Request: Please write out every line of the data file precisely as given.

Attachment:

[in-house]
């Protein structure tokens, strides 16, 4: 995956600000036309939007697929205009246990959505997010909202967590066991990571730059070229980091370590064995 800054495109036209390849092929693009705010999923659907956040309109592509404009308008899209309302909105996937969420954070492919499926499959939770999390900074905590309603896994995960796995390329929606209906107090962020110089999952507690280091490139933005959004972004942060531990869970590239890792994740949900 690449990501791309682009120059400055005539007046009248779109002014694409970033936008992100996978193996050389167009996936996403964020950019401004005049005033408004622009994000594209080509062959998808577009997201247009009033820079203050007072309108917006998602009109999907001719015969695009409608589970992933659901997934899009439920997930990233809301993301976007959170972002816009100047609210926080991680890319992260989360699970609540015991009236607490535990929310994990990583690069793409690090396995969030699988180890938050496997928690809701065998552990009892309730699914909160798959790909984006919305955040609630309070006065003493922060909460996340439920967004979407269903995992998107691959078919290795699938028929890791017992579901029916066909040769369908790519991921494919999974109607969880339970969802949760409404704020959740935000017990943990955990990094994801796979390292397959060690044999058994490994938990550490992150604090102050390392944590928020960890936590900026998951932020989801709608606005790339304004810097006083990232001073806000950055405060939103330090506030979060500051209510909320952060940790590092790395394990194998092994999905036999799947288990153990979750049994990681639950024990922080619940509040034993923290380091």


[in-house]
């Protein structure tokens, strides 16, 4: 995956600000036309939007697929205009246990959505997010909202967590066991990571730059070229980091370590064995 800054495109036209390849092929693009705010999923659907956040309109592509404009308008899209309302909105996937969420954070492919499926499959939770999390900074905590309603896994995960796995390329929606209906107090962020110089999952507690280091490139933005959004972004942060531990869970590239890792994740949900 690449990501791309682009120059400055005539007046009248779109002014694409970033936008992100996978193996050389167009996936996403964020950019401004005049005033408004622009994000594209080509062959998808577009997201247009009033820079203050007072309108917006998602009109999907001719015969695009409608589970992933659901997934899009439920997930990233809301993301976007959170972002816009100047609210926080991680890319992260989360699970609540015991009236607490535990929310994990990583690069793409690090396995969030699988180890938050496997928690809701065998552990009892309730699914909160798959790909984006919305955040609630309070006065003493922060909460996340439920967004979407269903995992998107691959078919290795699938028929890791017992579901029916066909040769369908790519991921494919999974109607969880339970969802949760409404704020959740935000017990943990955990990094994801796979390292397959060690044999058994490994938990550490992150604090102050390392944590928020960890936590900026998951932020989801709608606005790339304004810097006083990232001073806000950055405060939103330090506030979060500051209510909320952060940790590092790395394990194998092994999905036999799947288990153990979750049994990681639950024990922080619940509040034993923290380091």